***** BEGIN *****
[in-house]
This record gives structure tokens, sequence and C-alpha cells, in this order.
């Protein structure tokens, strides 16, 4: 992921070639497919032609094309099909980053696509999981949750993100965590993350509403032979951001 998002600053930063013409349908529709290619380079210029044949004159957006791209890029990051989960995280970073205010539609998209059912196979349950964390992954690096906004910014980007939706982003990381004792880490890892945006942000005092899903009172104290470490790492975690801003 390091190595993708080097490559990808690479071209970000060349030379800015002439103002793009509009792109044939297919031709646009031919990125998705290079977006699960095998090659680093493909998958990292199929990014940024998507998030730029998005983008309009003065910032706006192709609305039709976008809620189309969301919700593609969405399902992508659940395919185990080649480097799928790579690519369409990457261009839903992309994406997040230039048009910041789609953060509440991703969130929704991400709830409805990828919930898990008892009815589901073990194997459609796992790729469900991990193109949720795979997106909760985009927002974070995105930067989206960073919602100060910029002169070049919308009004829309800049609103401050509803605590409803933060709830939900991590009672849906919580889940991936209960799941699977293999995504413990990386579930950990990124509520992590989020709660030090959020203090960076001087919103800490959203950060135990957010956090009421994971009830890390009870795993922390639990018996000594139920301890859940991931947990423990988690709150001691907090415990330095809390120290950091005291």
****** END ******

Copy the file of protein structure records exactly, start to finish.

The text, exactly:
[in-house]
This record gives structure tokens, sequence and C-alpha cells, in this order.
């Protein structure tokens, strides 16, 4: 992921070639497919032609094309099909980053696509999981949750993100965590993350509403032979951001 998002600053930063013409349908529709290619380079210029044949004159957006791209890029990051989960995280970073205010539609998209059912196979349950964390992954690096906004910014980007939706982003990381004792880490890892945006942000005092899903009172104290470490790492975690801003 390091190595993708080097490559990808690479071209970000060349030379800015002439103002793009509009792109044939297919031709646009031919990125998705290079977006699960095998090659680093493909998958990292199929990014940024998507998030730029998005983008309009003065910032706006192709609305039709976008809620189309969301919700593609969405399902992508659940395919185990080649480097799928790579690519369409990457261009839903992309994406997040230039048009910041789609953060509440991703969130929704991400709830409805990828919930898990008892009815589901073990194997459609796992790729469900991990193109949720795979997106909760985009927002974070995105930067989206960073919602100060910029002169070049919308009004829309800049609103401050509803605590409803933060709830939900991590009672849906919580889940991936209960799941699977293999995504413990990386579930950990990124509520992590989020709660030090959020203090960076001087919103800490959203950060135990957010956090009421994971009830890390009870795993922390639990018996000594139920301890859940991931947990423990988690709150001691907090415990330095809390120290950091005291």